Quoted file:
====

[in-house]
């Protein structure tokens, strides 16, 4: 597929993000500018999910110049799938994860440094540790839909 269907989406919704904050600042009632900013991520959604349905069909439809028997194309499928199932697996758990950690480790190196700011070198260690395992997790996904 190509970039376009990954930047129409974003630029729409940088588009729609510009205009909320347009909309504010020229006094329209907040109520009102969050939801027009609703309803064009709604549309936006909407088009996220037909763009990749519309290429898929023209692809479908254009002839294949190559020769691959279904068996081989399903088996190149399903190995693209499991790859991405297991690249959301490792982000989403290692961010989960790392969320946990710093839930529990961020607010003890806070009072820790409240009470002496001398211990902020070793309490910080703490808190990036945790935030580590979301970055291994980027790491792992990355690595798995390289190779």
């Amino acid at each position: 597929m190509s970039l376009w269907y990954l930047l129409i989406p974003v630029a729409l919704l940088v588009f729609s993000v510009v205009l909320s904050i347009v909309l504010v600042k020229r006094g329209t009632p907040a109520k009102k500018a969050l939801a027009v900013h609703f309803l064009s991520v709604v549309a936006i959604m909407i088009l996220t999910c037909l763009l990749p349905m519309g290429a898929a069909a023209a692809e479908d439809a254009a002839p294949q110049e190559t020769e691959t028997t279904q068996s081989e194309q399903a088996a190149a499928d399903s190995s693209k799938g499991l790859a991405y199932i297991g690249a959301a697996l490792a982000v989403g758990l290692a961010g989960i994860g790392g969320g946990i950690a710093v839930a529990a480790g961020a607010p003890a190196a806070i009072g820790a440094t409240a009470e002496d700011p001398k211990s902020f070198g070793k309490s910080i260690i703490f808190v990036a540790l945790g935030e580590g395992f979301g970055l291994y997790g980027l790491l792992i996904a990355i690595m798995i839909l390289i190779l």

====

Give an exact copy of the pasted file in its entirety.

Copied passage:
[in-house]
């Protein structure tokens, strides 16, 4: 597929993000500018999910110049799938994860440094540790839909 269907989406919704904050600042009632900013991520959604349905069909439809028997194309499928199932697996758990950690480790190196700011070198260690395992997790996904 190509970039376009990954930047129409974003630029729409940088588009729609510009205009909320347009909309504010020229006094329209907040109520009102969050939801027009609703309803064009709604549309936006909407088009996220037909763009990749519309290429898929023209692809479908254009002839294949190559020769691959279904068996081989399903088996190149399903190995693209499991790859991405297991690249959301490792982000989403290692961010989960790392969320946990710093839930529990961020607010003890806070009072820790409240009470002496001398211990902020070793309490910080703490808190990036945790935030580590979301970055291994980027790491792992990355690595798995390289190779």
């Amino acid at each position: 597929m190509s970039l376009w269907y990954l930047l129409i989406p974003v630029a729409l919704l940088v588009f729609s993000v510009v205009l909320s904050i347009v909309l504010v600042k020229r006094g329209t009632p907040a109520k009102k500018a969050l939801a027009v900013h609703f309803l064009s991520v709604v549309a936006i959604m909407i088009l996220t999910c037909l763009l990749p349905m519309g290429a898929a069909a023209a692809e479908d439809a254009a002839p294949q110049e190559t020769e691959t028997t279904q068996s081989e194309q399903a088996a190149a499928d399903s190995s693209k799938g499991l790859a991405y199932i297991g690249a959301a697996l490792a982000v989403g758990l290692a961010g989960i994860g790392g969320g946990i950690a710093v839930a529990a480790g961020a607010p003890a190196a806070i009072g820790a440094t409240a009470e002496d700011p001398k211990s902020f070198g070793k309490s910080i260690i703490f808190v990036a540790l945790g935030e580590g395992f979301g970055l291994y997790g980027l790491l792992i996904a990355i690595m798995i839909l390289i190779l």